Qatar says it has evidence showing the same “neighboring” countries that are leading a boycott campaign against Doha had a hand in the alleged hacking of its state news agency, an incident that triggered an unprecedented diplomatic crisis in the Persian Gulf region.
Attorney General Ali bin Fetais al-Marri Ali bin Fetais al-Marri told a press conference in Doha on Tuesday that the hacking incident originated in “neighboring countries,” without naming them.
“We have evidence to show that iPhones originating from the countries laying siege to us have been used in this hacking. We have enough evidence to point the finger of blame at these countries,” Marri said.
Last month, the Qatar News Agency (QNA) released comments attributed to Emir Sheikh Tamim bin Hamad Al Thani, describing Iran as an “Islamic power,” praising the Palestinian resistance movement Hamas and criticizing US President Donald Trump.
Qatar said hackers had broken into the QNA website and published the fake news, but the denial did not convince the Riyadh regime and its Persian Gulf Arab allies.
Elsewhere in his remarks, the Qatari attorney general said it was “very soon” to give specific phone numbers for those he said were responsible for the hacking.
He also noted that Qatari investigators had traced the internet service providers used to the Saudi-led allied countries.
“We have sent the information to the countries concerned and we are awaiting their response,” Marri pointed out, adding, “As far as we are concerned, the case is very clear.”
Following the hacking report, Saudi Arabia, the United Arab Emirates, Bahrain and Egypt severed diplomatic ties and cut off transport links with Qatar in early June, accusing Doha of supporting terrorism, an allegation rejected by the Qatari government.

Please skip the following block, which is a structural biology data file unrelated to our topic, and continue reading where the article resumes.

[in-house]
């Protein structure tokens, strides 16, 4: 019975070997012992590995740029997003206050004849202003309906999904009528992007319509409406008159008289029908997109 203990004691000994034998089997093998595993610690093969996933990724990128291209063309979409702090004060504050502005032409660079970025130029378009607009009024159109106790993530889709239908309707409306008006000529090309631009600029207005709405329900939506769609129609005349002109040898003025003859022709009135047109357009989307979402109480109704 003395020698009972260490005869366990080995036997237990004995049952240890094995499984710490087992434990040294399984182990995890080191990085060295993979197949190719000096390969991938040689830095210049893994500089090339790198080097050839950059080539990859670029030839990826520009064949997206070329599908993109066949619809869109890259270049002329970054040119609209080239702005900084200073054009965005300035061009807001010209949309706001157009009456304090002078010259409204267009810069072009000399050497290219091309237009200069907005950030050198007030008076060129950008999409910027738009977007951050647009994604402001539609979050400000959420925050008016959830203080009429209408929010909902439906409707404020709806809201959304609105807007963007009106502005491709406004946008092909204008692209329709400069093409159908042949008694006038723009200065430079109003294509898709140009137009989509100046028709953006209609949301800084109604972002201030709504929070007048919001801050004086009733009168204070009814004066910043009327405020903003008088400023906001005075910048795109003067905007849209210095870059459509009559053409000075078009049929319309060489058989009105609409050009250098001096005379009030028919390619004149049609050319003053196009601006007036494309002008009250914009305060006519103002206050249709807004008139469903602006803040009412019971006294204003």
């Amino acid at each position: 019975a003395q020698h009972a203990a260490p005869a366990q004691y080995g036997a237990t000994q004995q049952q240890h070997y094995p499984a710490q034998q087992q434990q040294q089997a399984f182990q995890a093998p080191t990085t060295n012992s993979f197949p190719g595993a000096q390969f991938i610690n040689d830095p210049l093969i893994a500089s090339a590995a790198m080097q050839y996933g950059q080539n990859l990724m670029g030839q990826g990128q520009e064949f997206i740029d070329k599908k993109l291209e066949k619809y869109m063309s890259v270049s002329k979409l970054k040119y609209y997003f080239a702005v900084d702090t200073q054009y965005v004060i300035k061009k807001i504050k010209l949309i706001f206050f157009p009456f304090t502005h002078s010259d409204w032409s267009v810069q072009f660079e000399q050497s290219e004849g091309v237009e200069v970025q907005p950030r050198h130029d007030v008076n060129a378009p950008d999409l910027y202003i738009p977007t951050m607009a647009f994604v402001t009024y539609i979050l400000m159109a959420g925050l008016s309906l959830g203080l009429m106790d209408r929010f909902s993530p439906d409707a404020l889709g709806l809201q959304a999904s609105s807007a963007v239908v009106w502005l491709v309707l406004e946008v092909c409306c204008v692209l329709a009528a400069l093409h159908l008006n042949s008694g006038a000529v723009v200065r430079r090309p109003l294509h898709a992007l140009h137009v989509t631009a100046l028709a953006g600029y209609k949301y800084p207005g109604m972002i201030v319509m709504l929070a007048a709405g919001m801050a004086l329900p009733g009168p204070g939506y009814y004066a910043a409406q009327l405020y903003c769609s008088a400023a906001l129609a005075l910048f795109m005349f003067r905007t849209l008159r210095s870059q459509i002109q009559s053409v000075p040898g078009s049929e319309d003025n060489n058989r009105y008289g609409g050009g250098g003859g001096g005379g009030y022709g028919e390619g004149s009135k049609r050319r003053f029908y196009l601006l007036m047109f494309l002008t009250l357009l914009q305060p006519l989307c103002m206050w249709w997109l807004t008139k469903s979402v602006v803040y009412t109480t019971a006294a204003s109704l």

They put 12 organizations and 59 people associated with Qatar on a terror sanctions list.
Marri said the blacklist was “baseless” and stressed that Qatar would legally pursue those who had done harm to it.
Qatar has long been at odds with other Arab countries about the Muslim Brotherhood, which the UAE and Egypt regard as a terrorist group.
Back in March, 2014, Saudi Arabia, the UAE and Bahrain temporarily recalled their ambassadors from Doha after alleging that it has been interfering in their domestic affairs. The diplomatic relations resumed eight months later when Qatar ordered some Muslim Brotherhood members to leave the country.
The recent dispute, however, is said to be the worst to hit the Persian Gulf since the formation of the Persian Gulf Cooperation Council (GCC) in 1981.
Observers say the fresh rift surfaced in the wake of Qatar’s break with past policies and its leaning toward Russia and Iran.
Qatar’s Foreign Minister Sheikh Mohammed bin Abdulrahman Al Thani said lately that Doha would not “surrender,” vowing to keep “the independence of our foreign policy.”